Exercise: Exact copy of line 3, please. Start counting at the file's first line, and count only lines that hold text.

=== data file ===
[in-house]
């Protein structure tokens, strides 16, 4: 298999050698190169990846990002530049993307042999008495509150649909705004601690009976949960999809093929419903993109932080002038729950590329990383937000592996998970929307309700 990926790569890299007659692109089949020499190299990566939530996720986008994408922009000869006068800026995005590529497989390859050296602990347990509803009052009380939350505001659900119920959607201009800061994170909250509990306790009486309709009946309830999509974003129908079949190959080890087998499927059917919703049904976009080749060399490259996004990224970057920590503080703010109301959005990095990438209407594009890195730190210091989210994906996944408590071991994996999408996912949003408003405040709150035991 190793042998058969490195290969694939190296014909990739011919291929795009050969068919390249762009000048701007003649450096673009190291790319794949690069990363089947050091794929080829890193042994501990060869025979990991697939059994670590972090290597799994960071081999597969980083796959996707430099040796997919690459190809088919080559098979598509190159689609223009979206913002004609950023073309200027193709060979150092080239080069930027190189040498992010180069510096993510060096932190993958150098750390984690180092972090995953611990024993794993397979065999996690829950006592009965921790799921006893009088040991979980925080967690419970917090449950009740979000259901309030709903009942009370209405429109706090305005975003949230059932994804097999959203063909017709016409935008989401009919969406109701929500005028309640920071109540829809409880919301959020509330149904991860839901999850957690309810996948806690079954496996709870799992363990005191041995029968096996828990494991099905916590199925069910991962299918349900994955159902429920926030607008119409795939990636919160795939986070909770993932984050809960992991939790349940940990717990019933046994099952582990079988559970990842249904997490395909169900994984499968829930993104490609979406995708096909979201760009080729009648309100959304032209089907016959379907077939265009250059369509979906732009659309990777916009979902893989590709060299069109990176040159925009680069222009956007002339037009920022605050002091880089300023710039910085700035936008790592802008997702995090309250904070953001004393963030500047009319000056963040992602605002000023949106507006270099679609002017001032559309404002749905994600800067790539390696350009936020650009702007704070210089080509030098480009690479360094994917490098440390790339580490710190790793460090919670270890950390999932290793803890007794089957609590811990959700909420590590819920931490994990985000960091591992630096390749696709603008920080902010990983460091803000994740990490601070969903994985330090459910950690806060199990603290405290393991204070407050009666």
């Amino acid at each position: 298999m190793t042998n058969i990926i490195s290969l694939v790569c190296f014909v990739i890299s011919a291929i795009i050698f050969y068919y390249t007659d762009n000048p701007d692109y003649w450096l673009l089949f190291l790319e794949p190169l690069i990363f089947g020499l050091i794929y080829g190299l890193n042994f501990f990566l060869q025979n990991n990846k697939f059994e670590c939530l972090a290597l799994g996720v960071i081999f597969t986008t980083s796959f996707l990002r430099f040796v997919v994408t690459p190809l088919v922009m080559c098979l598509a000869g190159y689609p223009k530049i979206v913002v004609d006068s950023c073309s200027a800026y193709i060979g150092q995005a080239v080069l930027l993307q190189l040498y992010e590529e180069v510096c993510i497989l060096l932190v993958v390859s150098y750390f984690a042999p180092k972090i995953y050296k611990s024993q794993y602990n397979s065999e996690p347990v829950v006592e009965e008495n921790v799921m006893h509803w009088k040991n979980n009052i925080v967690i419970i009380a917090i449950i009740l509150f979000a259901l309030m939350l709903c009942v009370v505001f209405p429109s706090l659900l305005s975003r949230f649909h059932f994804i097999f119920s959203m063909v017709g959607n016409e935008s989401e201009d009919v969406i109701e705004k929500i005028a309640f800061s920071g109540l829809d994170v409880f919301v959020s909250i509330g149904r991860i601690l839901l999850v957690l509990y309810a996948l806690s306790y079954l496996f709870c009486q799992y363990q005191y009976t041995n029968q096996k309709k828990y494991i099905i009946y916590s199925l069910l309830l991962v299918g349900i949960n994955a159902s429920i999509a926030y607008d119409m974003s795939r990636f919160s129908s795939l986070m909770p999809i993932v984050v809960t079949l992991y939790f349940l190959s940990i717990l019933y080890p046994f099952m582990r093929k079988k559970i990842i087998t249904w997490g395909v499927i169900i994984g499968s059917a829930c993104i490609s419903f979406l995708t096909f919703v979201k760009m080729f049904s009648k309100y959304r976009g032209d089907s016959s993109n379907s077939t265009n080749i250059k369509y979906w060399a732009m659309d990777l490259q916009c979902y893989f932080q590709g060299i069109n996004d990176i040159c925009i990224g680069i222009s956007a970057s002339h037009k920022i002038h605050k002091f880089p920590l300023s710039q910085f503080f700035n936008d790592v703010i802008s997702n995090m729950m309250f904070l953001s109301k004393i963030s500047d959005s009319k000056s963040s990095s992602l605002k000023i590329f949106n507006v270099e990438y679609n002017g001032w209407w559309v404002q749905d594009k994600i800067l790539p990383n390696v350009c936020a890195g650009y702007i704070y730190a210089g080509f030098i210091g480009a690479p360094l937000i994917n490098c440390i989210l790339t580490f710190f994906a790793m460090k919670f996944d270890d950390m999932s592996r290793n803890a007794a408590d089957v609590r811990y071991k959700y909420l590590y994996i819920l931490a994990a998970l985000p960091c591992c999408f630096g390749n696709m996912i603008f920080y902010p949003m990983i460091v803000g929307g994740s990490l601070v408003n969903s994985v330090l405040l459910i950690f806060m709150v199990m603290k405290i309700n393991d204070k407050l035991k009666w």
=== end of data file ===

């Amino acid at each position: 298999m190793t042998n058969i990926i490195s290969l694939v790569c190296f014909v990739i890299s011919a291929i795009i050698f050969y068919y390249t007659d762009n000048p701007d692109y003649w450096l673009l089949f190291l790319e794949p190169l690069i990363f089947g020499l050091i794929y080829g190299l890193n042994f501990f990566l060869q025979n990991n990846k697939f059994e670590c939530l972090a290597l799994g996720v960071i081999f597969t986008t980083s796959f996707l990002r430099f040796v997919v994408t690459p190809l088919v922009m080559c098979l598509a000869g190159y689609p223009k530049i979206v913002v004609d006068s950023c073309s200027a800026y193709i060979g150092q995005a080239v080069l930027l993307q190189l040498y992010e590529e180069v510096c993510i497989l060096l932190v993958v390859s150098y750390f984690a042999p180092k972090i995953y050296k611990s024993q794993y602990n397979s065999e996690p347990v829950v006592e009965e008495n921790v799921m006893h509803w009088k040991n979980n009052i925080v967690i419970i009380a917090i449950i009740l509150f979000a259901l309030m939350l709903c009942v009370v505001f209405p429109s706090l659900l305005s975003r949230f649909h059932f994804i097999f119920s959203m063909v017709g959607n016409e935008s989401e201009d009919v969406i109701e705004k929500i005028a309640f800061s920071g109540l829809d994170v409880f919301v959020s909250i509330g149904r991860i601690l839901l999850v957690l509990y309810a996948l806690s306790y079954l496996f709870c009486q799992y363990q005191y009976t041995n029968q096996k309709k828990y494991i099905i009946y916590s199925l069910l309830l991962v299918g349900i949960n994955a159902s429920i999509a926030y607008d119409m974003s795939r990636f919160s129908s795939l986070m909770p999809i993932v984050v809960t079949l992991y939790f349940l190959s940990i717990l019933y080890p046994f099952m582990r093929k079988k559970i990842i087998t249904w997490g395909v499927i169900i994984g499968s059917a829930c993104i490609s419903f979406l995708t096909f919703v979201k760009m080729f049904s009648k309100y959304r976009g032209d089907s016959s993109n379907s077939t265009n080749i250059k369509y979906w060399a732009m659309d990777l490259q916009c979902y893989f932080q590709g060299i069109n996004d990176i040159c925009i990224g680069i222009s956007a970057s002339h037009k920022i002038h605050k002091f880089p920590l300023s710039q910085f503080f700035n936008d790592v703010i802008s997702n995090m729950m309250f904070l953001s109301k004393i963030s500047d959005s009319k000056s963040s990095s992602l605002k000023i590329f949106n507006v270099e990438y679609n002017g001032w209407w559309v404002q749905d594009k994600i800067l790539p990383n390696v350009c936020a890195g650009y702007i704070y730190a210089g080509f030098i210091g480009a690479p360094l937000i994917n490098c440390i989210l790339t580490f710190f994906a790793m460090k919670f996944d270890d950390m999932s592996r290793n803890a007794a408590d089957v609590r811990y071991k959700y909420l590590y994996i819920l931490a994990a998970l985000p960091c591992c999408f630096g390749n696709m996912i603008f920080y902010p949003m990983i460091v803000g929307g994740s990490l601070v408003n969903s994985v330090l405040l459910i950690f806060m709150v199990m603290k405290i309700n393991d204070k407050l035991k009666w």